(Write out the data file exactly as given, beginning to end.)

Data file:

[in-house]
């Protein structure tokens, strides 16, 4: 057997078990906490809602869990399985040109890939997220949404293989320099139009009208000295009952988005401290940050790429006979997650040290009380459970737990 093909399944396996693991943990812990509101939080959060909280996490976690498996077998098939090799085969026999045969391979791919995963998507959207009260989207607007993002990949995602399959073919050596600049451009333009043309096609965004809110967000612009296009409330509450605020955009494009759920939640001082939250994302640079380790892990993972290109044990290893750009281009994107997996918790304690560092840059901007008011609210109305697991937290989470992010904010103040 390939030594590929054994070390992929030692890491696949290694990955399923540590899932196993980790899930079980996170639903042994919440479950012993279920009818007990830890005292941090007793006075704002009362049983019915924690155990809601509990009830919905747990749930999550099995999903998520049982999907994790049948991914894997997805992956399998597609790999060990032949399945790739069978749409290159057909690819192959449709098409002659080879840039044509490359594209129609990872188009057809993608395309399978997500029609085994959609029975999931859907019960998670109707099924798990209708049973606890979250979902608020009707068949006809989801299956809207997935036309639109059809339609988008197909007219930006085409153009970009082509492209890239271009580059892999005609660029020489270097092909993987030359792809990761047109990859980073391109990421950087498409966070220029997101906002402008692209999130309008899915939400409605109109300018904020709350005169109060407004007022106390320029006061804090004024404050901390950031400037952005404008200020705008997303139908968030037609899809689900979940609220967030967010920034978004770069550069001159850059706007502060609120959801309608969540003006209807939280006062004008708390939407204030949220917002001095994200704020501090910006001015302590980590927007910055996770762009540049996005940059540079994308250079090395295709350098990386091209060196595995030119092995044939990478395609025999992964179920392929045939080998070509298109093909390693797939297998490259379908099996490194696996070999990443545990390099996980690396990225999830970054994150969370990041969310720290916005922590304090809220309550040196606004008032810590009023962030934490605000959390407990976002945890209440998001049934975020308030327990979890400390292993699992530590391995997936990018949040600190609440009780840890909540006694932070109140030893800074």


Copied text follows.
[in-house]
């Protein structure tokens, strides 16, 4: 057997078990906490809602869990399985040109890939997220949404293989320099139009009208000295009952988005401290940050790429006979997650040290009380459970737990 093909399944396996693991943990812990509101939080959060909280996490976690498996077998098939090799085969026999045969391979791919995963998507959207009260989207607007993002990949995602399959073919050596600049451009333009043309096609965004809110967000612009296009409330509450605020955009494009759920939640001082939250994302640079380790892990993972290109044990290893750009281009994107997996918790304690560092840059901007008011609210109305697991937290989470992010904010103040 390939030594590929054994070390992929030692890491696949290694990955399923540590899932196993980790899930079980996170639903042994919440479950012993279920009818007990830890005292941090007793006075704002009362049983019915924690155990809601509990009830919905747990749930999550099995999903998520049982999907994790049948991914894997997805992956399998597609790999060990032949399945790739069978749409290159057909690819192959449709098409002659080879840039044509490359594209129609990872188009057809993608395309399978997500029609085994959609029975999931859907019960998670109707099924798990209708049973606890979250979902608020009707068949006809989801299956809207997935036309639109059809339609988008197909007219930006085409153009970009082509492209890239271009580059892999005609660029020489270097092909993987030359792809990761047109990859980073391109990421950087498409966070220029997101906002402008692209999130309008899915939400409605109109300018904020709350005169109060407004007022106390320029006061804090004024404050901390950031400037952005404008200020705008997303139908968030037609899809689900979940609220967030967010920034978004770069550069001159850059706007502060609120959801309608969540003006209807939280006062004008708390939407204030949220917002001095994200704020501090910006001015302590980590927007910055996770762009540049996005940059540079994308250079090395295709350098990386091209060196595995030119092995044939990478395609025999992964179920392929045939080998070509298109093909390693797939297998490259379908099996490194696996070999990443545990390099996980690396990225999830970054994150969370990041969310720290916005922590304090809220309550040196606004008032810590009023962030934490605000959390407990976002945890209440998001049934975020308030327990979890400390292993699992530590391995997936990018949040600190609440009780840890909540006694932070109140030893800074």